Volkswagen is the latest automaker giant to dip a toe into ride-hailing.
The car maker said on Tuesday that it has invested $300 million in Israeli startup Gett, a service similar to Uber, Lyft, and Didi Chuxing that operates in 60 cities worldwide. But unlike its rivals, Gett’s drivers ferry passengers in taxis and black cars.
But it could open the door to Volkswagen and Gett eventually working together on car-sharing or providing services to businesses, though Gett declined to provide more details. But it did say that self-driving cars are not currently in the plans.
“On-demand ride booking is growing rapidly,” Gett co-founder and CEO Shahar Waiser said in a statement. “In that context, Gett provides the Volkswagen Group with the technology to expand beyond car ownership to on-demand mobility for consumers.”
He continued: “Further, both companies are equally successful with consumers and businesses; and VW will now be able to expand its leadership position by also offering on-demand rides to the B2B market,” referring to business customers.
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Volkswagen is only the latest company to take up an interest in ride-hailing and car-sharing services. In January, General Motors (GM) announced a $500 million investment in U.S.-based Lyft, as well as a partnership to eventually use GM’s self-driving cars as part of Lyft’s fleet. Since then, GM has debuted car-sharing programs in Ann Arbor, Mich. and Chicago, with more cities to come. BMW and Daimler also have their own car-sharing programs.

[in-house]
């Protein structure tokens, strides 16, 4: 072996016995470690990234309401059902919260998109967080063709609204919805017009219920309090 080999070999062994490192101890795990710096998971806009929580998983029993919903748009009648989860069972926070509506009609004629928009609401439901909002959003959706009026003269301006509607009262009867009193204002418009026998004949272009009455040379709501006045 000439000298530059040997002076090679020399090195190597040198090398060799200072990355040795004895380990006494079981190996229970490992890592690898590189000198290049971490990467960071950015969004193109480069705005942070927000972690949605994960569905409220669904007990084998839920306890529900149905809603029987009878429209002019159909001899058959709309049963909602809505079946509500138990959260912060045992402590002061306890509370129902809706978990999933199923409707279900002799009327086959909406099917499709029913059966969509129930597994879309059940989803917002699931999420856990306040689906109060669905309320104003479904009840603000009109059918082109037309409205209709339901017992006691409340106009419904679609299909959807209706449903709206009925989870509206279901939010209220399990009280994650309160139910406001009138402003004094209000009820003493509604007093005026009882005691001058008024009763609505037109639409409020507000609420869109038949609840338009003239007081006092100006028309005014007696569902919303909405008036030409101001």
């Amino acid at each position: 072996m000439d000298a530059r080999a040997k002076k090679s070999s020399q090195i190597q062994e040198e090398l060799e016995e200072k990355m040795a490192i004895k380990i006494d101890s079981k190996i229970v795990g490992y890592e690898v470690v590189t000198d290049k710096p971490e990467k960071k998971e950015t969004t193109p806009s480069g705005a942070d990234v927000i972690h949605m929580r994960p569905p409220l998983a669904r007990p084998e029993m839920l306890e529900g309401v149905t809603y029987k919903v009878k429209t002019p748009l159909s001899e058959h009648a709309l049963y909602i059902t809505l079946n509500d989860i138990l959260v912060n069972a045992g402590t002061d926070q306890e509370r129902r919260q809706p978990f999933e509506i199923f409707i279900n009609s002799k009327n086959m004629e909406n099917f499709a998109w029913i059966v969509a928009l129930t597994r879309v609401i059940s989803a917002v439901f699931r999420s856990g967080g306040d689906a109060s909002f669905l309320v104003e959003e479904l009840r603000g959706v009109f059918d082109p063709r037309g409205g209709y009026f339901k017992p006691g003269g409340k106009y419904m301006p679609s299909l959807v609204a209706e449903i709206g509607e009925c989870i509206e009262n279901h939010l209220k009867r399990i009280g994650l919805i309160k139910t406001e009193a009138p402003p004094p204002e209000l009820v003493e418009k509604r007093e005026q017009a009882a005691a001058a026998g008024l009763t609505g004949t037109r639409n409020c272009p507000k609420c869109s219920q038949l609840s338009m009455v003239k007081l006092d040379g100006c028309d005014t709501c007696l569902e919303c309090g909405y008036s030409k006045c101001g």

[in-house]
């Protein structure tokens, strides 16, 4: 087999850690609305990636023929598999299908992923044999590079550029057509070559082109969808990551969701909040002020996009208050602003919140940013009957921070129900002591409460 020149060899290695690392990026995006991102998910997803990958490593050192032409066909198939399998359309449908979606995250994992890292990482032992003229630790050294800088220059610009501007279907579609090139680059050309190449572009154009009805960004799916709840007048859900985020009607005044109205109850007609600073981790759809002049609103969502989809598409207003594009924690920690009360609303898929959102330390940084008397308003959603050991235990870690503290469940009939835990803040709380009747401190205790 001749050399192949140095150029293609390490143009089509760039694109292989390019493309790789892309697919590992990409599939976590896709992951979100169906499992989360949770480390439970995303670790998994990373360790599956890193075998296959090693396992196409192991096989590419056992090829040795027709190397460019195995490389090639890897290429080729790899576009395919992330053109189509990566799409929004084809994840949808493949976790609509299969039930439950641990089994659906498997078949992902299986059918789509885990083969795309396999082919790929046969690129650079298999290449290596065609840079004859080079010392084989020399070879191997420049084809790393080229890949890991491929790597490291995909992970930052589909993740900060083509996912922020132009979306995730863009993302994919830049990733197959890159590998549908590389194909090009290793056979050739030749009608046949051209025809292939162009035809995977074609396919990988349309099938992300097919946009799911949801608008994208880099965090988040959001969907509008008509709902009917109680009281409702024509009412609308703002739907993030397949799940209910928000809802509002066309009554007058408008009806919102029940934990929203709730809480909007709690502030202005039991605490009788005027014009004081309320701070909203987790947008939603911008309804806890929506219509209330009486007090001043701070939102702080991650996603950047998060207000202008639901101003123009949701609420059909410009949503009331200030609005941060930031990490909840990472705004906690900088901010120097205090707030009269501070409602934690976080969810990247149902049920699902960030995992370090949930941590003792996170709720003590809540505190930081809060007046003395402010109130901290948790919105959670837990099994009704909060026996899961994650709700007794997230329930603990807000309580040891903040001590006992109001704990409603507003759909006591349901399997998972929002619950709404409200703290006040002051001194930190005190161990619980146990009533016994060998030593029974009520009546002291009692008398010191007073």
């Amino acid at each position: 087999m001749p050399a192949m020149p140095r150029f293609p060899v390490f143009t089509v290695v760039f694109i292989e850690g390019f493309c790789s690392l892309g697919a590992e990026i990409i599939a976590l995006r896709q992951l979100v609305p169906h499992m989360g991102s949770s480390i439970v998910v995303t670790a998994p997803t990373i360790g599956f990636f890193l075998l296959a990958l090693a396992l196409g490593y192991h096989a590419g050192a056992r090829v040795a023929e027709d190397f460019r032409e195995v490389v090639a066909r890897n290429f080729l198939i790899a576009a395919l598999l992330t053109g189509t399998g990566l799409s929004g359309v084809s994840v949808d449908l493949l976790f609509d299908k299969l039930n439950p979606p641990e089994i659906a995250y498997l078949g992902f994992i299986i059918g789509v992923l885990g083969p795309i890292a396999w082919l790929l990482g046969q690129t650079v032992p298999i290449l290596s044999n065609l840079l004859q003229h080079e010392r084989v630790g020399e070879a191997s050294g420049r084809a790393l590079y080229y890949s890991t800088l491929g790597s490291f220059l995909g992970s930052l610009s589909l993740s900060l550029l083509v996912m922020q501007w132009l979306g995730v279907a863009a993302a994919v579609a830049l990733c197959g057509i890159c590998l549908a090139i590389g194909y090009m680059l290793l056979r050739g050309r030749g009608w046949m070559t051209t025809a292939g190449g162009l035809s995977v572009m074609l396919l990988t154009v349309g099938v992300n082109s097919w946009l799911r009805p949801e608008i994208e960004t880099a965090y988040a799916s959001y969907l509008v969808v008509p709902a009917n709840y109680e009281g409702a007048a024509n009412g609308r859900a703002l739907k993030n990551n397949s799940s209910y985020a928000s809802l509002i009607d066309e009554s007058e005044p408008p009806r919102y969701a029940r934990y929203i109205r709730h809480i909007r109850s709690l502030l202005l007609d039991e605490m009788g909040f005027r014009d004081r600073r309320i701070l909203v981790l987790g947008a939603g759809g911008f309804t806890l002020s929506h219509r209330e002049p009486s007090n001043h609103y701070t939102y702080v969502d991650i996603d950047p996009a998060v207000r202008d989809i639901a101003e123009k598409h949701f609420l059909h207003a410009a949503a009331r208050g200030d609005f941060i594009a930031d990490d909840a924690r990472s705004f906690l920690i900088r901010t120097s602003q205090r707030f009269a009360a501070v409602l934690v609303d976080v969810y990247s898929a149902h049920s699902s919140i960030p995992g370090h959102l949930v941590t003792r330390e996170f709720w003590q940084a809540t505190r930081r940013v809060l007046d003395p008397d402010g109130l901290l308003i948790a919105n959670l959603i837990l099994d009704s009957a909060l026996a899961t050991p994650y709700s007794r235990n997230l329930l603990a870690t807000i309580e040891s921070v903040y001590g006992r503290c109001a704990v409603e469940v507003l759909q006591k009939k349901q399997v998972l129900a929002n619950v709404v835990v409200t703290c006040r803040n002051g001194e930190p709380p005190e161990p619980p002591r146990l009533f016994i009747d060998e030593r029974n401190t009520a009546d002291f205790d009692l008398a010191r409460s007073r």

Meanwhile, Apple last week revealed a $1 billion investment in Didi Chuxing, the leading service in China, Didi Chuxing is allied with Lyft, as well as fellow ride-hailing services Ola (India) and Grab (Southeast Asia) to let their users book rides through each other’s services when traveling.
Gett, which operates in cities like London, Tel Aviv, and New York, is far more open about its financials that its competitors. The company says it has a $500 million annualized run rate, a hypothetical annual revenue estimate based on its current monthly sales. Gett also says it’s profitable in several cities where it operates, although it provided no details or whether that excludes certain administrative costs. Gett also says that more than 4,000 companies use its service to transport employees, generating 30% of the its total revenue.
Last year, Gett started a delivery service, including food like pizza and champagne. It also has a courier service in London for customers who need to send something off to be delivered.
Taking an investment from Volkswagen allies Gett with one of the world’s biggest automakers. The Volkswagen Group (VLKAY), whose brands include Volkswagen, Audi, Bentley, Bugatti, Lamborghini, Porsche, Ducati, and others, says it has a nearly 25% share of the consumer car market in Western Europe, and 12.3% worldwide.
Volkswagen’s investment brings Gett’s total funding to $520 million. Gett declined to comment on its valuation in the deal. Previously, Gett was rumored to be seeking a $2 billion valuation, up from its previous $575 million valuation.
Waiser founded Gett, which is headquartered in Tel Aviv, in 2010 with Roi More. Other investors include Access Industries, Kreos Capital, and Inventure Partners.